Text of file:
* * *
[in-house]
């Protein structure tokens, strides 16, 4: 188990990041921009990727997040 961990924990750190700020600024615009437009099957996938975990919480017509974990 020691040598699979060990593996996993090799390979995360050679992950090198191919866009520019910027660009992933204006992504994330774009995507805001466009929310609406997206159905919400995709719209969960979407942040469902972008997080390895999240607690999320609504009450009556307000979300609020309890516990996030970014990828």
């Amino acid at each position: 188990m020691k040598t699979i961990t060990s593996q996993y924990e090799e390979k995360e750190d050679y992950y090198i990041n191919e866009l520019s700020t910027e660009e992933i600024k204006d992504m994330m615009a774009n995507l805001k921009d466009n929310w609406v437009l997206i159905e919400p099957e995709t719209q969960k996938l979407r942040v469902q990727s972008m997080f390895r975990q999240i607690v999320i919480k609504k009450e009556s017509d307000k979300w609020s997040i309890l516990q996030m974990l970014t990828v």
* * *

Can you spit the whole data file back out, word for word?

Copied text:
[in-house]
């Protein structure tokens, strides 16, 4: 188990990041921009990727997040 961990924990750190700020600024615009437009099957996938975990919480017509974990 020691040598699979060990593996996993090799390979995360050679992950090198191919866009520019910027660009992933204006992504994330774009995507805001466009929310609406997206159905919400995709719209969960979407942040469902972008997080390895999240607690999320609504009450009556307000979300609020309890516990996030970014990828």
């Amino acid at each position: 188990m020691k040598t699979i961990t060990s593996q996993y924990e090799e390979k995360e750190d050679y992950y090198i990041n191919e866009l520019s700020t910027e660009e992933i600024k204006d992504m994330m615009a774009n995507l805001k921009d466009n929310w609406v437009l997206i159905e919400p099957e995709t719209q969960k996938l979407r942040v469902q990727s972008m997080f390895r975990q999240i607690v999320i919480k609504k009450e009556s017509d307000k979300w609020s997040i309890l516990q996030m974990l970014t990828v």